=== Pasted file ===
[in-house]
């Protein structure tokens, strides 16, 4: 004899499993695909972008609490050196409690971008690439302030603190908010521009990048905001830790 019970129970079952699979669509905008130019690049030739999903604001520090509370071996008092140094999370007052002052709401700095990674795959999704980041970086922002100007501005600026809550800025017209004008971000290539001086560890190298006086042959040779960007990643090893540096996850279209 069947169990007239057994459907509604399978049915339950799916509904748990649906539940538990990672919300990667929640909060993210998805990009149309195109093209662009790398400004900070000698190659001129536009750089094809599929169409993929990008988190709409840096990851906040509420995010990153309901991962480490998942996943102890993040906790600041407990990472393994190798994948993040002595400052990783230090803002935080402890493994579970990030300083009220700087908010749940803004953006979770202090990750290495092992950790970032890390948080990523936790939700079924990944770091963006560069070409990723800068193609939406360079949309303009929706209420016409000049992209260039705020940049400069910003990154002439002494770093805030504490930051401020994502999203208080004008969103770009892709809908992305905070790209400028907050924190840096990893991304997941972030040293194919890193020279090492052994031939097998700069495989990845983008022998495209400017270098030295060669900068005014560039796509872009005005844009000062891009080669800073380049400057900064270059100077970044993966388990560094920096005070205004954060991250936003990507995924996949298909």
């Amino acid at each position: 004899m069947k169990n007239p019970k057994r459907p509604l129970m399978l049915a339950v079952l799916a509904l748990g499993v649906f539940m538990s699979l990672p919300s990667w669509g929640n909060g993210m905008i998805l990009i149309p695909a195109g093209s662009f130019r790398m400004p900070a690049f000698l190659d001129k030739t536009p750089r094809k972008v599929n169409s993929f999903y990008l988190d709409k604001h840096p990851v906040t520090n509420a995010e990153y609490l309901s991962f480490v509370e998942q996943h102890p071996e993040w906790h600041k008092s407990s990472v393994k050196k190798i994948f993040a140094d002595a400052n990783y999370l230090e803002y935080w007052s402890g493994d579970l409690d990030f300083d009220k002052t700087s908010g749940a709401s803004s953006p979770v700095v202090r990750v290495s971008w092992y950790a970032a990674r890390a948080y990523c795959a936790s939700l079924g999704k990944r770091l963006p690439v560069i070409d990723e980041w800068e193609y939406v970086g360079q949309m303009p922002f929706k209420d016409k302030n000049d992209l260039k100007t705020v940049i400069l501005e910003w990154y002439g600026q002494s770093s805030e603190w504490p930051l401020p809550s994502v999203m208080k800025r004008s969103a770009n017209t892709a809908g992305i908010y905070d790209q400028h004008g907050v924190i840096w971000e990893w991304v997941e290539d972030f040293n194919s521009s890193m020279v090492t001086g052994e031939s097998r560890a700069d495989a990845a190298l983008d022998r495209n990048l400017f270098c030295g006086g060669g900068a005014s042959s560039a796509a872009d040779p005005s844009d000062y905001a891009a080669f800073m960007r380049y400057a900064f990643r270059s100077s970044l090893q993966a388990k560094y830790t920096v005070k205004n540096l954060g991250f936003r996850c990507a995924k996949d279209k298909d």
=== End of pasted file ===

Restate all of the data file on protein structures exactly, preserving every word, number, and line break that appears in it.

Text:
[in-house]
């Protein structure tokens, strides 16, 4: 004899499993695909972008609490050196409690971008690439302030603190908010521009990048905001830790 019970129970079952699979669509905008130019690049030739999903604001520090509370071996008092140094999370007052002052709401700095990674795959999704980041970086922002100007501005600026809550800025017209004008971000290539001086560890190298006086042959040779960007990643090893540096996850279209 069947169990007239057994459907509604399978049915339950799916509904748990649906539940538990990672919300990667929640909060993210998805990009149309195109093209662009790398400004900070000698190659001129536009750089094809599929169409993929990008988190709409840096990851906040509420995010990153309901991962480490998942996943102890993040906790600041407990990472393994190798994948993040002595400052990783230090803002935080402890493994579970990030300083009220700087908010749940803004953006979770202090990750290495092992950790970032890390948080990523936790939700079924990944770091963006560069070409990723800068193609939406360079949309303009929706209420016409000049992209260039705020940049400069910003990154002439002494770093805030504490930051401020994502999203208080004008969103770009892709809908992305905070790209400028907050924190840096990893991304997941972030040293194919890193020279090492052994031939097998700069495989990845983008022998495209400017270098030295060669900068005014560039796509872009005005844009000062891009080669800073380049400057900064270059100077970044993966388990560094920096005070205004954060991250936003990507995924996949298909």
């Amino acid at each position: 004899m069947k169990n007239p019970k057994r459907p509604l129970m399978l049915a339950v079952l799916a509904l748990g499993v649906f539940m538990s699979l990672p919300s990667w669509g929640n909060g993210m905008i998805l990009i149309p695909a195109g093209s662009f130019r790398m400004p900070a690049f000698l190659d001129k030739t536009p750089r094809k972008v599929n169409s993929f999903y990008l988190d709409k604001h840096p990851v906040t520090n509420a995010e990153y609490l309901s991962f480490v509370e998942q996943h102890p071996e993040w906790h600041k008092s407990s990472v393994k050196k190798i994948f993040a140094d002595a400052n990783y999370l230090e803002y935080w007052s402890g493994d579970l409690d990030f300083d009220k002052t700087s908010g749940a709401s803004s953006p979770v700095v202090r990750v290495s971008w092992y950790a970032a990674r890390a948080y990523c795959a936790s939700l079924g999704k990944r770091l963006p690439v560069i070409d990723e980041w800068e193609y939406v970086g360079q949309m303009p922002f929706k209420d016409k302030n000049d992209l260039k100007t705020v940049i400069l501005e910003w990154y002439g600026q002494s770093s805030e603190w504490p930051l401020p809550s994502v999203m208080k800025r004008s969103a770009n017209t892709a809908g992305i908010y905070d790209q400028h004008g907050v924190i840096w971000e990893w991304v997941e290539d972030f040293n194919s521009s890193m020279v090492t001086g052994e031939s097998r560890a700069d495989a990845a190298l983008d022998r495209n990048l400017f270098c030295g006086g060669g900068a005014s042959s560039a796509a872009d040779p005005s844009d000062y905001a891009a080669f800073m960007r380049y400057a900064f990643r270059s100077s970044l090893q993966a388990k560094y830790t920096v005070k205004n540096l954060g991250f936003r996850c990507a995924k996949d279209k298909d």